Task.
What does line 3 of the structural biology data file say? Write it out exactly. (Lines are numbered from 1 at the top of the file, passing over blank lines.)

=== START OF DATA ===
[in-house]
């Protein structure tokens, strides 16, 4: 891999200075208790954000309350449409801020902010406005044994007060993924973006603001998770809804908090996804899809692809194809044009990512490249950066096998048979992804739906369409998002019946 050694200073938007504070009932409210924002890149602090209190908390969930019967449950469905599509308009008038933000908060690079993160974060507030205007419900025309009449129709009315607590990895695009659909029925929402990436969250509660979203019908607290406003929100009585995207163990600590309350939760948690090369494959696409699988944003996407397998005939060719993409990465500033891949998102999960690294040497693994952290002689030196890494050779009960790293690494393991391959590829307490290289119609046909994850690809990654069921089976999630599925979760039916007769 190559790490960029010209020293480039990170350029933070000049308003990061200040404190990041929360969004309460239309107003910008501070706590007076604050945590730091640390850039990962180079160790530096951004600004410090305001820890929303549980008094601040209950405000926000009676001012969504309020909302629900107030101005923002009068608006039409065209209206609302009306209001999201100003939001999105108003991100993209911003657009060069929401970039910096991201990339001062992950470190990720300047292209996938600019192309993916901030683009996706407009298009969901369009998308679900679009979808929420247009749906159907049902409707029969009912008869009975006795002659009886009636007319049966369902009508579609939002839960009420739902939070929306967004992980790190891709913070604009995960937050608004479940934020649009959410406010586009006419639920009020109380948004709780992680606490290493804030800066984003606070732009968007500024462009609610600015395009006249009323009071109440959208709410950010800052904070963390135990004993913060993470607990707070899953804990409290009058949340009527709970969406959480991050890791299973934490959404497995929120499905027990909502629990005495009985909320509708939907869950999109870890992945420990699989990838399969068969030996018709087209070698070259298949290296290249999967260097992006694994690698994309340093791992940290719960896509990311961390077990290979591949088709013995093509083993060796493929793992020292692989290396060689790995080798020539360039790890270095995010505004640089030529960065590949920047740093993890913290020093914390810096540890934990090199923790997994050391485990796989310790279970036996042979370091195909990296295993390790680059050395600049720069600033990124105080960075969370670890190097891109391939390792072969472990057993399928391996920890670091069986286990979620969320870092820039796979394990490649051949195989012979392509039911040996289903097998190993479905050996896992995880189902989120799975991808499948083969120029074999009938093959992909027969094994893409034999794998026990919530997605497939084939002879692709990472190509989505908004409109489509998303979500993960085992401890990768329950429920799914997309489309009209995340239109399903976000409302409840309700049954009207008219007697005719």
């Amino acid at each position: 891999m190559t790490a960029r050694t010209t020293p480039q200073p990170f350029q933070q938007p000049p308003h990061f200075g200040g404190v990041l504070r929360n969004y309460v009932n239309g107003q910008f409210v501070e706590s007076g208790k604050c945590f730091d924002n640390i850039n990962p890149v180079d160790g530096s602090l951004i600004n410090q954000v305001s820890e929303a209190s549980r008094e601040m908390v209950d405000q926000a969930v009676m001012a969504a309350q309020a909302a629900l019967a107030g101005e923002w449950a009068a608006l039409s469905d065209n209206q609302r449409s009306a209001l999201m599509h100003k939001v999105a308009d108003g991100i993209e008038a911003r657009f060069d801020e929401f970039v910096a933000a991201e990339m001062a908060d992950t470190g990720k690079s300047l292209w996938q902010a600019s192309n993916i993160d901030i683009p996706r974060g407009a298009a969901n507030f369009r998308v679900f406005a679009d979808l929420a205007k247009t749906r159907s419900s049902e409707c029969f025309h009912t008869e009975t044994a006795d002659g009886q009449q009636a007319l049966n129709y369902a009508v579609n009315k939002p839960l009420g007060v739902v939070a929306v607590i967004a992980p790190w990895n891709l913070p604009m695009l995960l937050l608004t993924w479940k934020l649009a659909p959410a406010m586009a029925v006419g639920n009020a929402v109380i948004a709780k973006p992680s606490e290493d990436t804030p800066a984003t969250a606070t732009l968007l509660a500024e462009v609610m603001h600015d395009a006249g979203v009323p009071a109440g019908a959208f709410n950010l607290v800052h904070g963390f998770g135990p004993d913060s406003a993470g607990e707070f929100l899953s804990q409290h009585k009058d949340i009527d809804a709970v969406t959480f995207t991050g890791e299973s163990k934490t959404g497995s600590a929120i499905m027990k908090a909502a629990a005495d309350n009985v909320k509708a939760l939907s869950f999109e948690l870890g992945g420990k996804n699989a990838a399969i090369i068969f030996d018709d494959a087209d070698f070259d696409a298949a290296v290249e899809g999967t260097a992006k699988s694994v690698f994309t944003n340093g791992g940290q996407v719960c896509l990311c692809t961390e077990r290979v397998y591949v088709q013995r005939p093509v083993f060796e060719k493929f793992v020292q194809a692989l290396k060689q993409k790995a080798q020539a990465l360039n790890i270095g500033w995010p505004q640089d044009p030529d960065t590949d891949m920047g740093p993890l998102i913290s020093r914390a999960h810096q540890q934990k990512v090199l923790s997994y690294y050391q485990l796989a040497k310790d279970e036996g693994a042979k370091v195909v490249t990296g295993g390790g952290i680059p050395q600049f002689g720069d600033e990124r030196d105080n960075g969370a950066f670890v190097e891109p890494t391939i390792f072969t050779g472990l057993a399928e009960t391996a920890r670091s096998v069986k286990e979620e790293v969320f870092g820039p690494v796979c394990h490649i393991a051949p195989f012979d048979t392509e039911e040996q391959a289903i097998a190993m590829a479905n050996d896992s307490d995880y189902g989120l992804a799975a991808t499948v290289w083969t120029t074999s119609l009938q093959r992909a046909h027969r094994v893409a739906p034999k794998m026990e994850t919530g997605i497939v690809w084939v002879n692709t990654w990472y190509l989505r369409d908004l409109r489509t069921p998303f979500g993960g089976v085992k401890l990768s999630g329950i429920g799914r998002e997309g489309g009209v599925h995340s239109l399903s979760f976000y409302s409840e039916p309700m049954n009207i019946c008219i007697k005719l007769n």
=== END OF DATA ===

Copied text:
């Amino acid at each position: 891999m190559t790490a960029r050694t010209t020293p480039q200073p990170f350029q933070q938007p000049p308003h990061f200075g200040g404190v990041l504070r929360n969004y309460v009932n239309g107003q910008f409210v501070e706590s007076g208790k604050c945590f730091d924002n640390i850039n990962p890149v180079d160790g530096s602090l951004i600004n410090q954000v305001s820890e929303a209190s549980r008094e601040m908390v209950d405000q926000a969930v009676m001012a969504a309350q309020a909302a629900l019967a107030g101005e923002w449950a009068a608006l039409s469905d065209n209206q609302r449409s009306a209001l999201m599509h100003k939001v999105a308009d108003g991100i993209e008038a911003r657009f060069d801020e929401f970039v910096a933000a991201e990339m001062a908060d992950t470190g990720k690079s300047l292209w996938q902010a600019s192309n993916i993160d901030i683009p996706r974060g407009a298009a969901n507030f369009r998308v679900f406005a679009d979808l929420a205007k247009t749906r159907s419900s049902e409707c029969f025309h009912t008869e009975t044994a006795d002659g009886q009449q009636a007319l049966n129709y369902a009508v579609n009315k939002p839960l009420g007060v739902v939070a929306v607590i967004a992980p790190w990895n891709l913070p604009m695009l995960l937050l608004t993924w479940k934020l649009a659909p959410a406010m586009a029925v006419g639920n009020a929402v109380i948004a709780k973006p992680s606490e290493d990436t804030p800066a984003t969250a606070t732009l968007l509660a500024e462009v609610m603001h600015d395009a006249g979203v009323p009071a109440g019908a959208f709410n950010l607290v800052h904070g963390f998770g135990p004993d913060s406003a993470g607990e707070f929100l899953s804990q409290h009585k009058d949340i009527d809804a709970v969406t959480f995207t991050g890791e299973s163990k934490t959404g497995s600590a929120i499905m027990k908090a909502a629990a005495d309350n009985v909320k509708a939760l939907s869950f999109e948690l870890g992945g420990k996804n699989a990838a399969i090369i068969f030996d018709d494959a087209d070698f070259d696409a298949a290296v290249e899809g999967t260097a992006k699988s694994v690698f994309t944003n340093g791992g940290q996407v719960c896509l990311c692809t961390e077990r290979v397998y591949v088709q013995r005939p093509v083993f060796e060719k493929f793992v020292q194809a692989l290396k060689q993409k790995a080798q020539a990465l360039n790890i270095g500033w995010p505004q640089d044009p030529d960065t590949d891949m920047g740093p993890l998102i913290s020093r914390a999960h810096q540890q934990k990512v090199l923790s997994y690294y050391q485990l796989a040497k310790d279970e036996g693994a042979k370091v195909v490249t990296g295993g390790g952290i680059p050395q600049f002689g720069d600033e990124r030196d105080n960075g969370a950066f670890v190097e891109p890494t391939i390792f072969t050779g472990l057993a399928e009960t391996a920890r670091s096998v069986k286990e979620e790293v969320f870092g820039p690494v796979c394990h490649i393991a051949p195989f012979d048979t392509e039911e040996q391959a289903i097998a190993m590829a479905n050996d896992s307490d995880y189902g989120l992804a799975a991808t499948v290289w083969t120029t074999s119609l009938q093959r992909a046909h027969r094994v893409a739906p034999k794998m026990e994850t919530g997605i497939v690809w084939v002879n692709t990654w990472y190509l989505r369409d908004l409109r489509t069921p998303f979500g993960g089976v085992k401890l990768s999630g329950i429920g799914r998002e997309g489309g009209v599925h995340s239109l399903s979760f976000y409302s409840e039916p309700m049954n009207i019946c008219i007697k005719l007769n």